Restoration 1959 Aluma Craft FD

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Joined
Feb 9, 2024
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LOCATION
Zephyrhills Florida
I posted a few days ago and some seemed interested. So I figured I'd start a thread of my restoration. I'm hoping to have it on the water in around 5 or 6 months.
Step one for me at this moment is remove all the rusty bolts people have installed over the years and replace woth either stainless hardware or rivits, remove the wood transom and prep for a new one, clean all the corrosion off the boat and prep it for paint and restore this original steering wheel as good as I can.
 

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Got half the boat scotch-brited. Turns out it takes a lot of scrubbing and scotch-brite to get 3 decades of corrosion off an aluminum boat.
 

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Scotch Brite is pretty rough on the aluminum. SOS pads and water is super fast and leaves a better finish on them. I have done three with this method. The pad will also let you know when to move on to the next area as it starts out difficult to move and as it breaks the film it gets super slippery. Try it!
Reliability on the old engines? They could not be more simple, rugged and reliable and when you are finished with boating you can hand it down to the next generation. We do 100 mile runs with them all the time. Fuel economy? Yes but then again you are only running 35hp and you will pay dearly for a new 4-stroke. Would take years and years to make up the difference!
 
You should check out my restoration journal. Now what I did is completely different LOL. I can't believe you have a 1959 alumacraft fd aswell! I can't wait to see what you do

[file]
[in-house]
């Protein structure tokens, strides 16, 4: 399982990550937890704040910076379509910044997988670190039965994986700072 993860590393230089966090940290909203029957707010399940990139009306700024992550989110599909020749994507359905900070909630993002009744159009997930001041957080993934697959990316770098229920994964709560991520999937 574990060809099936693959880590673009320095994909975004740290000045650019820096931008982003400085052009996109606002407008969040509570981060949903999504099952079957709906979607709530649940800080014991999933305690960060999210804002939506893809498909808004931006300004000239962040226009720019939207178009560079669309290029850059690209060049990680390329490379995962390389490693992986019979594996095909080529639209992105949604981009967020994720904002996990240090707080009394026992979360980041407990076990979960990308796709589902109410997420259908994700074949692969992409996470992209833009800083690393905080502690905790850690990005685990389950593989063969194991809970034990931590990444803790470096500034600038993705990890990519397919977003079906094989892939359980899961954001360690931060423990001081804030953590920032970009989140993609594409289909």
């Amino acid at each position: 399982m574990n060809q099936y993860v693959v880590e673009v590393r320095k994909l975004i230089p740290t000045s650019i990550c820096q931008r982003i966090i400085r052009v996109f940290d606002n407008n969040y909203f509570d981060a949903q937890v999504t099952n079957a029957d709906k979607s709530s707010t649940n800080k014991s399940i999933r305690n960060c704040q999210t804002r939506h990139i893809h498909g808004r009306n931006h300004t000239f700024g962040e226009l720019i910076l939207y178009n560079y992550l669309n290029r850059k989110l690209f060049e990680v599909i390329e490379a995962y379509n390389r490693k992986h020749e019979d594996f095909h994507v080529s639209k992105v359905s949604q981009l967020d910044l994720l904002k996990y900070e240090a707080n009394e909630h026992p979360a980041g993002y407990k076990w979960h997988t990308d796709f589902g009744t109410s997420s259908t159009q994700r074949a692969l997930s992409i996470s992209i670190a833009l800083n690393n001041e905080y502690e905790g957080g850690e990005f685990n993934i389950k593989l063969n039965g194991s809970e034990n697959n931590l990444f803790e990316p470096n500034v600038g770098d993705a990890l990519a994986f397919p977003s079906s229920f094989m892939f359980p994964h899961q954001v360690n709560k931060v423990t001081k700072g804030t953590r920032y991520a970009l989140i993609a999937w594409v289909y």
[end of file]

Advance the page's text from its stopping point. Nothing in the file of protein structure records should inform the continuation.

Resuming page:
https://www.tinboats.net/threads/1959-alumacraft-fd-restoration-project-journal.47182/
I think I mentioned this on your journal, gwar822, but I'll throw it up again just for giggles..
Your boat appears to be a 1956 FD if I'm reading your serial correctly.
FD-2810 it what it looks like? (Roameroftheearth's boat is serial-ed at over 10,xxx)
The following screenshot is Alumacraft's actual records on the FD.
 

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I think I mentioned this on your journal, gwar822, but I'll throw it up again just for giggles..
Your boat appears to be a 1956 FD if I'm reading your serial correctly.
FD-2810 it what it looks like? (Roameroftheearth's boat is serial-ed at over 10,xxx)
The following screenshot is Alumacraft's actual records on the FD.
Ohh wow I'll re check! That's interesting thanks!
 
Scotch Brite is pretty rough on the aluminum. SOS pads and water is super fast and leaves a better finish on them. I have done three with this method. The pad will also let you know when to move on to the next area as it starts out difficult to move and as it breaks the film it gets super slippery. Try it!